Unit 1. BUSINESS COMMUNICATION: FACE TO FACE
1.1. Listening Development
Assignment 1. Listen to the recording to Unit 1. Camela and business English expert David Evans are looking at business socialising. How does David describe business socialising? What situations are given as examples? Who are involved in these conversations? Where do they happen?
Listen again and say whether these statements are true or false:
Assignment 2. Listen to the recording to Unit 1 again. Jot down the words and expressions, which the speakers define and exemplify after their dialogue. Find the Russian equivalents.
1.2. Vocabulary Enrichment
Assignment 1. Which of these expressions are used for the purposes specified in the table below? Complete the table with these expressions. Then add other expressions you know. You can find them in the Active Vocabulary section at the end on Unit 1.
to introduce a person to another person:
to respond to an introduction:
to greet a person:
to ask how a person is doing:
to finish up a conversation:
to say goodbye to a person:
Assignment 2. Put the following conversations in the right order. Write numbers in the boxes.
Assignment 3. Look through the following phrases and try to think of the situations in which you can use them.
May I introduce you to ... ?
... this is ...
Assignment 4. Read the small talk below and find the 10 mistakes.
We could ask for a better day, could we?
I know. There isn't a cloud in the sky. I love this time of year.
Me too. The cherry blossoms are beautiful, you think?
They sure are. But I heard he is calling for rain all weekend.
Really? Oh well. I have to work all weekend anyway. I'm a doctor.
Wow. I'm sure you make good money with that diamond watch you have on.
Ah, this bus seems to be running late. How long of a wait is it already?
I've been here for at least fifteen minutes now.
Where are you heading today?
Actually, I'm going to the City Hall to cast my vote for mayor.
Oh, what a coincidence. So am I! Who are you voting for?
Um, well...I'm still thinking about it.
Here comes a bus now.
Oh, good. Wait, that's not the bus we want. That bus goes downtown.
Well, it looks like we'll be waiting a little longer. I guess, I'll use this time to catch up on my reading.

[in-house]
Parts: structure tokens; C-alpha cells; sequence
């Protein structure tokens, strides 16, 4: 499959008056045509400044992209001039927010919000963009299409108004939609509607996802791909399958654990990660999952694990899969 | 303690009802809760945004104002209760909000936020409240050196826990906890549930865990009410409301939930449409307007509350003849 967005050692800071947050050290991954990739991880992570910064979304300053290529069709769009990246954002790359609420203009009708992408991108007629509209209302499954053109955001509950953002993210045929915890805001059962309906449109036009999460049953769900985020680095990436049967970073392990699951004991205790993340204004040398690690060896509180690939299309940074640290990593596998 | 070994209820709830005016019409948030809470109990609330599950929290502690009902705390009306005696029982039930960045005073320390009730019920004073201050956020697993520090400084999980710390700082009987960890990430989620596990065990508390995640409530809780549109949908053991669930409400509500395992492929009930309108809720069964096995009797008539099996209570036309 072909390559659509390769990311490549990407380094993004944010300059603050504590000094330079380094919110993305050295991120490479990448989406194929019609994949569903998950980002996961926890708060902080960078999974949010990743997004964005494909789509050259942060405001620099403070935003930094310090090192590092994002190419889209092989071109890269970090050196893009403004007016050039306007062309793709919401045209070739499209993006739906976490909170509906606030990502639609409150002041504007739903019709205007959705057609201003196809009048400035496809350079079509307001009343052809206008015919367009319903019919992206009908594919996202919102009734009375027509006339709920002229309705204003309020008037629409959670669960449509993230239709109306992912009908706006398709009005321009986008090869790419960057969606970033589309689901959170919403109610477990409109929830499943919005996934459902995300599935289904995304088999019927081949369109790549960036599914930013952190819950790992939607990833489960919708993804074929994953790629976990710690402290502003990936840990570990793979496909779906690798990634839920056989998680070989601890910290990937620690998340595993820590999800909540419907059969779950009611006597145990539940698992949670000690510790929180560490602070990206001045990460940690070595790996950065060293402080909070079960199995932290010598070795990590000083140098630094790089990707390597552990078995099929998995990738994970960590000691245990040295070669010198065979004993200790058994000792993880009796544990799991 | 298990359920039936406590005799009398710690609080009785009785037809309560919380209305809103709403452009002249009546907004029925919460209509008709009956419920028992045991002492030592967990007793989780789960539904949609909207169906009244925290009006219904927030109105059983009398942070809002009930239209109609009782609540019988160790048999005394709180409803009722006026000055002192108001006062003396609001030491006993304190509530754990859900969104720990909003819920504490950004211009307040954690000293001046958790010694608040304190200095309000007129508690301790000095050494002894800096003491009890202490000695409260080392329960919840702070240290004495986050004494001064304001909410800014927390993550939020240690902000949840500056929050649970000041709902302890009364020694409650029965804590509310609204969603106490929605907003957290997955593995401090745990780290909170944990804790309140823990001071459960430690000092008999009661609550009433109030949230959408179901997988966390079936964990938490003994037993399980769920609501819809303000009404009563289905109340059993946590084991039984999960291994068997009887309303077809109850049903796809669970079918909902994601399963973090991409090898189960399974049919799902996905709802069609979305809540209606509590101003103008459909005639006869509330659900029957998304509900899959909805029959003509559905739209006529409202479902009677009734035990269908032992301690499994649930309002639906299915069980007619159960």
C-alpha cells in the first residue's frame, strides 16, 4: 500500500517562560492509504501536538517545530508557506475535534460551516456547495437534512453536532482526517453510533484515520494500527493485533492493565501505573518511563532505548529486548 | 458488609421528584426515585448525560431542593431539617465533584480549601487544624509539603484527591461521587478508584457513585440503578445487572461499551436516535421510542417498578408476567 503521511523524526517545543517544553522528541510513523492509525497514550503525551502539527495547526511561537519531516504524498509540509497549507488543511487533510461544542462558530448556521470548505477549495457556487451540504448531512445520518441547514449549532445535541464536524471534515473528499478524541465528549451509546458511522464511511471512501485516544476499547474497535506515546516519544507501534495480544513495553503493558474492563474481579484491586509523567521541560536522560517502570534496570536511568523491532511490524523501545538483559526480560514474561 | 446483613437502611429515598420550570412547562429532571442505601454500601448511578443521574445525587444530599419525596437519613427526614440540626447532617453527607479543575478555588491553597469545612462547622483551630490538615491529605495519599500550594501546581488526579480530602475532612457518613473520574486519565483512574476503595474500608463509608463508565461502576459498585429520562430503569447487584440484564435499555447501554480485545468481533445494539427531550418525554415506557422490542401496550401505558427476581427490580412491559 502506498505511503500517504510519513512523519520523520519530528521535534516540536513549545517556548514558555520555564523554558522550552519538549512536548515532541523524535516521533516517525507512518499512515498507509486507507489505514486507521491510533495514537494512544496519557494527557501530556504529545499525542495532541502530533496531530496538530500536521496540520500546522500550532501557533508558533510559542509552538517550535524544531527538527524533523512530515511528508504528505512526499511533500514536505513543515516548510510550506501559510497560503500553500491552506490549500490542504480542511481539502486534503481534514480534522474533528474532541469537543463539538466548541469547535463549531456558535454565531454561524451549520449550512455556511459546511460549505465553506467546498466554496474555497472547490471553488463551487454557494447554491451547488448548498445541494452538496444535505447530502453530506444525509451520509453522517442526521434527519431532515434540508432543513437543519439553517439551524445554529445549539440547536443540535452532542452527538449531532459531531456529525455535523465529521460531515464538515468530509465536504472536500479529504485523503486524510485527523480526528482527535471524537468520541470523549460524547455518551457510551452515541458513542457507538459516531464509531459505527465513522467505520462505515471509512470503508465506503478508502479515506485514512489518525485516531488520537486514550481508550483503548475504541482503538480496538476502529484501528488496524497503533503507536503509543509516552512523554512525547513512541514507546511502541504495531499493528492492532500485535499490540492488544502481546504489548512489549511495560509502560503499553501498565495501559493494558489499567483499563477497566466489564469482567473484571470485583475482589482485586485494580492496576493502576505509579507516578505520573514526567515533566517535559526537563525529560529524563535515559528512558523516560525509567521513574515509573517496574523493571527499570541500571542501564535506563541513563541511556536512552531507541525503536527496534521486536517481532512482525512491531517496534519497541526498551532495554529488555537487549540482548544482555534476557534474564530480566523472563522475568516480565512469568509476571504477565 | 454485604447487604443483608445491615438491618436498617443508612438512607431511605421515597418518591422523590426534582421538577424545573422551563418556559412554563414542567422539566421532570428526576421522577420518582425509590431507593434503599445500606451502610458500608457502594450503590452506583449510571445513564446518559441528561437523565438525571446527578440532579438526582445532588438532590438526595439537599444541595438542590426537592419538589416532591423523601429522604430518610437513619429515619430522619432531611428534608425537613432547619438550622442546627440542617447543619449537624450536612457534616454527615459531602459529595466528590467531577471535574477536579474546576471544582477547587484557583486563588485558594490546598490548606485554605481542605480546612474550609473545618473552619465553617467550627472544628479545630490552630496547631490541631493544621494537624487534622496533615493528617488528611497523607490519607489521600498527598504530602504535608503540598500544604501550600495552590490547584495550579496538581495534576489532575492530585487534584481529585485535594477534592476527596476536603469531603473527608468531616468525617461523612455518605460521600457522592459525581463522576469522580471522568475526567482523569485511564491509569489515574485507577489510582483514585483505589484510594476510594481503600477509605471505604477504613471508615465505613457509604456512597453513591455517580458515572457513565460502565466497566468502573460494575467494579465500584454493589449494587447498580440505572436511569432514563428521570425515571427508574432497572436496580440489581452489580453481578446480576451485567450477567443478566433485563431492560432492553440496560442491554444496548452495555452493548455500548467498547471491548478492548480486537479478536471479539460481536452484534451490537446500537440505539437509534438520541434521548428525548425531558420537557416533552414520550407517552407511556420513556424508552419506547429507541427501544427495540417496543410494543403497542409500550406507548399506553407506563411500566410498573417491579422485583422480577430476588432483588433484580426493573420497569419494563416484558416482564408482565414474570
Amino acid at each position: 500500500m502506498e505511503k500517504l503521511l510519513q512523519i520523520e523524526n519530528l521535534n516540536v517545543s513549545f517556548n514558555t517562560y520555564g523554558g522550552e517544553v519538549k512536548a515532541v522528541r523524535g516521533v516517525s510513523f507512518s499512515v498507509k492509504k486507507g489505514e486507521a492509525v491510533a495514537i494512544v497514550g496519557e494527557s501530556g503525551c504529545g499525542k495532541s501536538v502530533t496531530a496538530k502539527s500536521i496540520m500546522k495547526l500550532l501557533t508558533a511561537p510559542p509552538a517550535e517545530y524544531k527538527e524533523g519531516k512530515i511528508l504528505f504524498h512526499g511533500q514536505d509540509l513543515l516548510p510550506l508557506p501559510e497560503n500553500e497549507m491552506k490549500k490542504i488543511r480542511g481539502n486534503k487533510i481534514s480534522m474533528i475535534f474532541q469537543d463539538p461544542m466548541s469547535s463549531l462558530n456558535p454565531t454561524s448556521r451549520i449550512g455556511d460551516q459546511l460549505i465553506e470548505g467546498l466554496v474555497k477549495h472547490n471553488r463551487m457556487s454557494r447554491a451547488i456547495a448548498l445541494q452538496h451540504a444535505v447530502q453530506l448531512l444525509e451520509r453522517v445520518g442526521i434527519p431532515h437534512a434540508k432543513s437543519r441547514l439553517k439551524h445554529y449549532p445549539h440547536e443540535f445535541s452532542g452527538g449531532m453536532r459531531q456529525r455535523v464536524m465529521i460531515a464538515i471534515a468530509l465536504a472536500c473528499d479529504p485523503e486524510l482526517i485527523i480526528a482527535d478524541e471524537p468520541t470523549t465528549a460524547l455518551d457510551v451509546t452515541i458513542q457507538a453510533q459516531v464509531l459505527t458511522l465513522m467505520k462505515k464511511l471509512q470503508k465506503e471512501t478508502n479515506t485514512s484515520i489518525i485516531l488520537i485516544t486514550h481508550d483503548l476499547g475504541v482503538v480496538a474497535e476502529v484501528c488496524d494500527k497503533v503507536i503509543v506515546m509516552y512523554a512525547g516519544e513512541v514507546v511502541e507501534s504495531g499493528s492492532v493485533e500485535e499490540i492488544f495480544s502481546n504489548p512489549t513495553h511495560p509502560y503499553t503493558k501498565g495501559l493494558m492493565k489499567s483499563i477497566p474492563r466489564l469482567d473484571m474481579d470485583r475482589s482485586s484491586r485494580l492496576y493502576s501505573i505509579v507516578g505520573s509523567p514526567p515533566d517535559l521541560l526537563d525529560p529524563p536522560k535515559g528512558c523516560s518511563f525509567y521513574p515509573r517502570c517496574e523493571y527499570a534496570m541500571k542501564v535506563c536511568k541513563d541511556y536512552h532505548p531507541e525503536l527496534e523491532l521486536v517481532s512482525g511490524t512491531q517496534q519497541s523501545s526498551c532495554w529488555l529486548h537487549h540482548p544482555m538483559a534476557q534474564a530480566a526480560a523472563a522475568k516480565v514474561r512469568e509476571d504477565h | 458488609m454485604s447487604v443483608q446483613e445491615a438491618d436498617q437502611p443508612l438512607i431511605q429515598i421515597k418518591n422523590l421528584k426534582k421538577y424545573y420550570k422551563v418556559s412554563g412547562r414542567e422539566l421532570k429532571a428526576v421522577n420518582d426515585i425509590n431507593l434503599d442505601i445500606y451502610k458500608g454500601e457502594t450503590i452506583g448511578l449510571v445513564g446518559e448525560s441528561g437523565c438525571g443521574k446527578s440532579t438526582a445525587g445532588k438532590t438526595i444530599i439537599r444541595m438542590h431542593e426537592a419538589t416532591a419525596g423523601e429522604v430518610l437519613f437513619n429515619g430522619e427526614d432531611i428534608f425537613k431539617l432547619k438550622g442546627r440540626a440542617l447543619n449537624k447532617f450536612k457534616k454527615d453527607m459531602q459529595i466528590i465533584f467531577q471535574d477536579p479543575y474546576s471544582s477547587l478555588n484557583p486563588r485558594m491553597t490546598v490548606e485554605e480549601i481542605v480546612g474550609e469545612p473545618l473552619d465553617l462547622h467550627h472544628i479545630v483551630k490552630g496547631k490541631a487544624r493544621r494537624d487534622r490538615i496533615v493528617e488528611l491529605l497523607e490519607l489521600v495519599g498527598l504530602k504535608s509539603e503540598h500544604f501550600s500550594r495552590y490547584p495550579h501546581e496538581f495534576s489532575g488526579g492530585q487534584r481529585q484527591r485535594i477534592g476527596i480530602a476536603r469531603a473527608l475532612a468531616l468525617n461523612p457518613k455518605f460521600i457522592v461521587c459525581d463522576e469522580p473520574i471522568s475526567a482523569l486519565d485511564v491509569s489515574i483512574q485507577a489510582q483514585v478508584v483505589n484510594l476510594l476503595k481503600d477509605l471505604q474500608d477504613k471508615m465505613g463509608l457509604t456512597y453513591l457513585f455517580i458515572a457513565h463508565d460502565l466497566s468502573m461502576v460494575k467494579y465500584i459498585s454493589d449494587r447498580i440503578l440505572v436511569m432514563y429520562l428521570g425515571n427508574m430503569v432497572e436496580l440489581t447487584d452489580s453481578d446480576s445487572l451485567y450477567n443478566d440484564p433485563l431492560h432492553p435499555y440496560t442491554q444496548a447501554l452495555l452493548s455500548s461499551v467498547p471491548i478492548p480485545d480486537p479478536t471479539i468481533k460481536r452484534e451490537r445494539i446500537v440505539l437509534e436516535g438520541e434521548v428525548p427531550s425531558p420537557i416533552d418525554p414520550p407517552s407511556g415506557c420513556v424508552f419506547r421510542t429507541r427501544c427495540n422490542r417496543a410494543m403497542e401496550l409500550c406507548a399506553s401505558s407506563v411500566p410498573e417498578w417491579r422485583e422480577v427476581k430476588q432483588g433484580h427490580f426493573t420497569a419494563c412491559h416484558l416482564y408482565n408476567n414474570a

I love reading. Right now I'm reading a Stephen King book. Do you like Stephen King?
Oh, here's our bus.
Oh great. I thought it would never come. Well, have a nice day.
Say, did you catch the news today?
Assignment 5. Complete each of the sentences below with an appropriate active vocabulary word or its derivative (consult the Active Vocabulary section).
Assignment 6. Translate the following sentences into English.
1.3. Reading Improvement
Assignment 1. Look at the article’s headline – “How to Make Small Talk” – and write out 10 words used in the article the meaning of which you can guess from the context.
How to Make Small Talk
Making small talk with people you don't know well, such as your boss or a blind date, can be nerve-wracking especially if you want to make a good impression.
Making small talk doesn't have to be painful, even if it's with a boss you want to impress or blind date you want to see a lot more of! Believe it or not, making small talk can be fun – even for quiet personality types. Making small talk is also an art that can be learned.
"So…how about this weather?" doesn't often lead to stimulating dialogue (but don't hesitate to use it if you're desperate). If you must make small talk about the weather, be specific. Say, "It's freezing cold outside – have you ever heard that saying, 'colder than … ? Where did that come from, anyway?" might work better, depending on who you're talking to.
Making small talk can be difficult even if you're an extrovert, but it's especially difficult for introverts. Here's how to enjoy making small talk.
Keep up with current events. Make small talk about the news, sports, your community, or politics (unless politics is too controversial. On second thought, that can generate some pretty fiery dialogues!).
Comment on a piece of clothing or accessory. Ask where it came from, what the significance is, how much it cost (just kidding). Making small talk is about being observant about people you don't know well.